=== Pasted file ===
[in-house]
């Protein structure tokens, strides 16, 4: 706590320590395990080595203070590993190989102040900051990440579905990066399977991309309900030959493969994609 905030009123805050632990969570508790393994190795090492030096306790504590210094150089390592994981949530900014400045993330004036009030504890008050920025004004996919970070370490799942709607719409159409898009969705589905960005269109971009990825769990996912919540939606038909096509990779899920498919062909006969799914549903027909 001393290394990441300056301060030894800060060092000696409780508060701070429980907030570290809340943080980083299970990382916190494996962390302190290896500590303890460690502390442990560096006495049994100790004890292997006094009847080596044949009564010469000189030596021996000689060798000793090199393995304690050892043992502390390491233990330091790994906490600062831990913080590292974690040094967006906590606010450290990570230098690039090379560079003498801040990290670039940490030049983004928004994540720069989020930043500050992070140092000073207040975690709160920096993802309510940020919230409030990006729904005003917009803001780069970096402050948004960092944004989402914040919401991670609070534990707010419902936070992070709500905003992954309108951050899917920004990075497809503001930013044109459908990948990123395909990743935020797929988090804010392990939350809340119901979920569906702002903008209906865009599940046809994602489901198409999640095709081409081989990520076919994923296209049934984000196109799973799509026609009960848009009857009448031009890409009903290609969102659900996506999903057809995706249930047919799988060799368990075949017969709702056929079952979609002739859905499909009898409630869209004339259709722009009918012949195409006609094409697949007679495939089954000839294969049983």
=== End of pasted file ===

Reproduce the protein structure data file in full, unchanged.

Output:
[in-house]
């Protein structure tokens, strides 16, 4: 706590320590395990080595203070590993190989102040900051990440579905990066399977991309309900030959493969994609 905030009123805050632990969570508790393994190795090492030096306790504590210094150089390592994981949530900014400045993330004036009030504890008050920025004004996919970070370490799942709607719409159409898009969705589905960005269109971009990825769990996912919540939606038909096509990779899920498919062909006969799914549903027909 001393290394990441300056301060030894800060060092000696409780508060701070429980907030570290809340943080980083299970990382916190494996962390302190290896500590303890460690502390442990560096006495049994100790004890292997006094009847080596044949009564010469000189030596021996000689060798000793090199393995304690050892043992502390390491233990330091790994906490600062831990913080590292974690040094967006906590606010450290990570230098690039090379560079003498801040990290670039940490030049983004928004994540720069989020930043500050992070140092000073207040975690709160920096993802309510940020919230409030990006729904005003917009803001780069970096402050948004960092944004989402914040919401991670609070534990707010419902936070992070709500905003992954309108951050899917920004990075497809503001930013044109459908990948990123395909990743935020797929988090804010392990939350809340119901979920569906702002903008209906865009599940046809994602489901198409999640095709081409081989990520076919994923296209049934984000196109799973799509026609009960848009009857009448031009890409009903290609969102659900996506999903057809995706249930047919799988060799368990075949017969709702056929079952979609002739859905499909009898409630869209004339259709722009009918012949195409006609094409697949007679495939089954000839294969049983």